Features

Monty Python Returns: One Down, Five To Go

by Curtis Jones

montypythondvd_300It goes without saying that Monty Python is one of the greatest comedy acts in the world.  Even if you don't quite get their humor, their irreverent and disestablishment comedy have permeated pop culture and survived for over forty years now. With the death of Graham Chapman in 1989, the troupe seemed to be finished. John Cleese had opted out of doing a sequel to Holy Grail before Chapman's death, and with the exception of the odd reunion here and there, there has been no full comedic production from the group since 1983’s The Meaning Of Life.  

Until July 2014. The group pulled together to do one show at the O2 Arena in London.  Tickets sold out in less than one minute and the show was an unbelievable stage extravaganza. Fortunately for most of the world who did not grab tickets in the first 43 seconds that they were available (or weren't able to attend the ten shows they decided to do at the O2 after the success of the first), we have the whole final show of that run on DVD as Monty Python Live (Mostly): One Down Five To Go released in time for the holiday shopping season.  

The show is a full stage production, with a heavy dose of Broadway style musical styles, full orchestral accompaniment, and chorus line choreography. This isn't simply one sketch after another with videos sprinkled in between as one may recall from 1980’s Live At The Hollywood Bowl. Eric Idle is clearly the creative mastermind behind the musical arrangements. His songs are impressively done, showing off the fact that he is a funny sketch comic but also an outstanding songwriter as well. 

The classic sketches that they perform actually seem better now that the members are older. "Four Yorkshiremen" certainly comes across even better now that the four of them are actually old men, which is similarly the case with "Michelangelo And The Pope." John Cleese as an old man comes off as a great Pope. "Chartered Accountant" is well performed at a good clip with great comedic timing. And this sketch dovetails cleanly into the "Lumberjack Song" and the "Parrot Sketch" segues cleanly into the "Cheese Shop." Sprinkled in between sketches are some classic videos such as the "Fish Slapping Dance," "The Townswomen’s Reenactment Of Pearl Harbor,"  "Munich Olympics," and more, not to mention some classic Terry Gilliam animation.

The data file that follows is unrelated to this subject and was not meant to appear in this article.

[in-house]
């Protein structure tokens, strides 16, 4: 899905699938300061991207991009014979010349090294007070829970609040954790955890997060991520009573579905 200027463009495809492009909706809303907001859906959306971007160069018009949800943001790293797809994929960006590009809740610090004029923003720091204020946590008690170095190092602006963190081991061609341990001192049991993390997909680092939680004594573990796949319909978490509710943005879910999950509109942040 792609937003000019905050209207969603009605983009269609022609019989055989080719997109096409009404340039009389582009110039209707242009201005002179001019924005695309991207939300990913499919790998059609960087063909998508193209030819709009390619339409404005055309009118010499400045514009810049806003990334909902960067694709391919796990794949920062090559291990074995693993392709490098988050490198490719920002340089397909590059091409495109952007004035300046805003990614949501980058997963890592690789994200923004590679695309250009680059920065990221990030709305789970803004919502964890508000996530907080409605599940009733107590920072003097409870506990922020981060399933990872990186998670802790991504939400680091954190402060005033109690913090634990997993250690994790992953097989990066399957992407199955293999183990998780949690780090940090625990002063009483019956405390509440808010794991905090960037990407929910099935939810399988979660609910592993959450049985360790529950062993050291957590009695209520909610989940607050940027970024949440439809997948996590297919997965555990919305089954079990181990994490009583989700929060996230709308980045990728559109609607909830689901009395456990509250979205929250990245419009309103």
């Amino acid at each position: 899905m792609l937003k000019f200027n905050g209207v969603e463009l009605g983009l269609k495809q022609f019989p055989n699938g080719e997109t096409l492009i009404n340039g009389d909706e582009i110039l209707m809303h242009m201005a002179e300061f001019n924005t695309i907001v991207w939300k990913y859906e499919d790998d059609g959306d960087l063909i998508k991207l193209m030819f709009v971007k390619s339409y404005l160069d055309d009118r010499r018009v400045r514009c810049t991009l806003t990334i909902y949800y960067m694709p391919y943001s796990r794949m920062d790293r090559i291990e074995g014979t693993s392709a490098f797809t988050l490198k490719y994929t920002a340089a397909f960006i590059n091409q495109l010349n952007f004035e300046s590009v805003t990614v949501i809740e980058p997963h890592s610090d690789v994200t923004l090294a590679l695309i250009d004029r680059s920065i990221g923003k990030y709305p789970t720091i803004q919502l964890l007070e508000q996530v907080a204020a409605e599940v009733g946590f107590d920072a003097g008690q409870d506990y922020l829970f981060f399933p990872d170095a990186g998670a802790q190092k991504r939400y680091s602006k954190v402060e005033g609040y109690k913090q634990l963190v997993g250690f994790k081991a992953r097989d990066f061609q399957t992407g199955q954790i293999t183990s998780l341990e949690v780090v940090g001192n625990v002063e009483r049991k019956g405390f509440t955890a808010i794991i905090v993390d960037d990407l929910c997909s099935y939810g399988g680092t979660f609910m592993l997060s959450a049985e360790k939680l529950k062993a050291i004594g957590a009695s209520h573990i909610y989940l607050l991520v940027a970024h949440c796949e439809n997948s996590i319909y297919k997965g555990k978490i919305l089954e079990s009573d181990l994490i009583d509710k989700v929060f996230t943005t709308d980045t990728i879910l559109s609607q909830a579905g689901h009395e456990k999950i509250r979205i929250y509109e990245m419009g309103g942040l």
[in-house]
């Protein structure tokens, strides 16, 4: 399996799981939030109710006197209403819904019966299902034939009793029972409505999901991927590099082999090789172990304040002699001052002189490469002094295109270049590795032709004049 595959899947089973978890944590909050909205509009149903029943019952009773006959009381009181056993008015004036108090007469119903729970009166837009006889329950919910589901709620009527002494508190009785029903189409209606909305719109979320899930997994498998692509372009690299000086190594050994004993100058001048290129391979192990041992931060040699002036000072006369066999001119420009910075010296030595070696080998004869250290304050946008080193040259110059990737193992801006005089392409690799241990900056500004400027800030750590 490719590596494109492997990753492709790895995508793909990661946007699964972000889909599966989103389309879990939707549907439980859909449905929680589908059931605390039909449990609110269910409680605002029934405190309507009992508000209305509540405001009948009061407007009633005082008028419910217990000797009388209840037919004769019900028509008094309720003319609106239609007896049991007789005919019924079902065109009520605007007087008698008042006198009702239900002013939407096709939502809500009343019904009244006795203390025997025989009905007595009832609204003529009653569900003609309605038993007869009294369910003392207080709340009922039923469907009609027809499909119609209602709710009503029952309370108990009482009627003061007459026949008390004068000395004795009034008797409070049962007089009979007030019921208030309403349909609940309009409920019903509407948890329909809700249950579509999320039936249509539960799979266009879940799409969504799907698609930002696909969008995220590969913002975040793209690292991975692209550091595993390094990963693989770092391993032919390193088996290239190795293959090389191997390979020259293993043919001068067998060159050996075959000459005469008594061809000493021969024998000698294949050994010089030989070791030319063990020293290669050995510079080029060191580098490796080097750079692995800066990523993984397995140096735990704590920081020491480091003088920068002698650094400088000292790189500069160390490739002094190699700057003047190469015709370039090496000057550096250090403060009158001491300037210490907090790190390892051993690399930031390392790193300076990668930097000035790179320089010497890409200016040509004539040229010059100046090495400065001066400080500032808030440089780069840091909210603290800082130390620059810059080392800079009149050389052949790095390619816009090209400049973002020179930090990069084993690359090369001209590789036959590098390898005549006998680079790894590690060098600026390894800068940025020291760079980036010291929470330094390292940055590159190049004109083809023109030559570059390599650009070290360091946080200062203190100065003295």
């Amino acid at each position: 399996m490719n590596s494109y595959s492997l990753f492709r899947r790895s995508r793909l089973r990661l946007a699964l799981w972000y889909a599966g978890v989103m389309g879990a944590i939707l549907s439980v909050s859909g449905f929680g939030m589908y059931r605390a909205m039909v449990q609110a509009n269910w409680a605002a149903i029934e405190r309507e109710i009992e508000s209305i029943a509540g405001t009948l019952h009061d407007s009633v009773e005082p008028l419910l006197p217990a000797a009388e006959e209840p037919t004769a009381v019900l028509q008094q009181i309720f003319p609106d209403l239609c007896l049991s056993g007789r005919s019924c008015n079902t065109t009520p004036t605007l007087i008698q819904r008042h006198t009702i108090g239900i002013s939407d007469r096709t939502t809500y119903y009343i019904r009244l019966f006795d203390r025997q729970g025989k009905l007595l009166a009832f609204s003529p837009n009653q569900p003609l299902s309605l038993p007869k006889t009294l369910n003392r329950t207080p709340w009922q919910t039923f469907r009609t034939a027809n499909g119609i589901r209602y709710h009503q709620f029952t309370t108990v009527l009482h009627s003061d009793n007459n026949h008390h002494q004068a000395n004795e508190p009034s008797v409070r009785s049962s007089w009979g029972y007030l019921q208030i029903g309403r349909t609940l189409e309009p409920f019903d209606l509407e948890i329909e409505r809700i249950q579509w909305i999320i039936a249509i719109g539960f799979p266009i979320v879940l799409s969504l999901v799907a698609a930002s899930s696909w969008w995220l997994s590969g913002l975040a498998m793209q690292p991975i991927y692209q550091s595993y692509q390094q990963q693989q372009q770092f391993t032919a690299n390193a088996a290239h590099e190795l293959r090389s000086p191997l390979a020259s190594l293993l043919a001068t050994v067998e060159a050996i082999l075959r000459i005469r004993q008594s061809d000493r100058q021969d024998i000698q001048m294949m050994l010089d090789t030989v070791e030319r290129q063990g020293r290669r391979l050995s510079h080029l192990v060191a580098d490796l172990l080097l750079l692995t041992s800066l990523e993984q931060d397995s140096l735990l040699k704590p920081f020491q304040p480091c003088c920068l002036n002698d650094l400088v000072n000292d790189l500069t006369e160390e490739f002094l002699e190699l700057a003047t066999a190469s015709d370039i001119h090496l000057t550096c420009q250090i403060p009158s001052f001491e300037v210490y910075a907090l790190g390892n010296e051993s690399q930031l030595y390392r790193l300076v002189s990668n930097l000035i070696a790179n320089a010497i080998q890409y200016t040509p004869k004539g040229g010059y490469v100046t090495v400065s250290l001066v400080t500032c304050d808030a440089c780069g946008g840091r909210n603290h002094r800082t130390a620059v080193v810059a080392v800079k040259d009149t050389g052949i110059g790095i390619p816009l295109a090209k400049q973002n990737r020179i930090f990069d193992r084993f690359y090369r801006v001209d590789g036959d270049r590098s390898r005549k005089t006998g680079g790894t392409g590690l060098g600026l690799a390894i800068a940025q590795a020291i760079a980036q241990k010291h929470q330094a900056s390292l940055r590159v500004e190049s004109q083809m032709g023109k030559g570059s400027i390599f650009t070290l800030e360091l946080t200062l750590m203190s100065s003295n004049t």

A couple of celebrities are included for fun. Mike Myers makes an appearance during the "Blackmail" sketch but is somewhat lacking. Myers just seems to be awestruck to be standing next to Michael Palin. The inclusion of Stephen Hawking in "Galaxy Song" was a genius move.  Naturally, there are great sing-alongs with the audience on the "Philosopher's Drinking Song" and "Always Look On The Bright Side Of Life," probably Idle's most recognized and appreciated songs. 

The Pythons do some work to include videos of the late Graham Chapman to give the effect that his presence is not fully missed. There are occasions where you will remember that he should be there, but the production is enough to make you forget. And for the most part, the comics are still pretty spry, especially Terry Gilliam and Michael Palin. John Cleese is noticeably slower physically, but still very much with it. Carol Cleveland really looks old and out of place as far as the costuming goes. She is still cast in the same parts as she was as a young woman, which doesn’t fully suit her anymore. Sadly, Terry Jones is the one who appears to be one step behind everyone. 

On the whole, this DVD represents the best that the pythons have to offer at this stage of their careers. Classic sketches are given new life and meaning in their present iterations, and the musical stage show is brilliant.  It is a shame that Graham Chapman isn't around to help out,  but what we are given is the best show we could ask for. The only way it could be better is if they could pack it up for the road and give us a world tour. 



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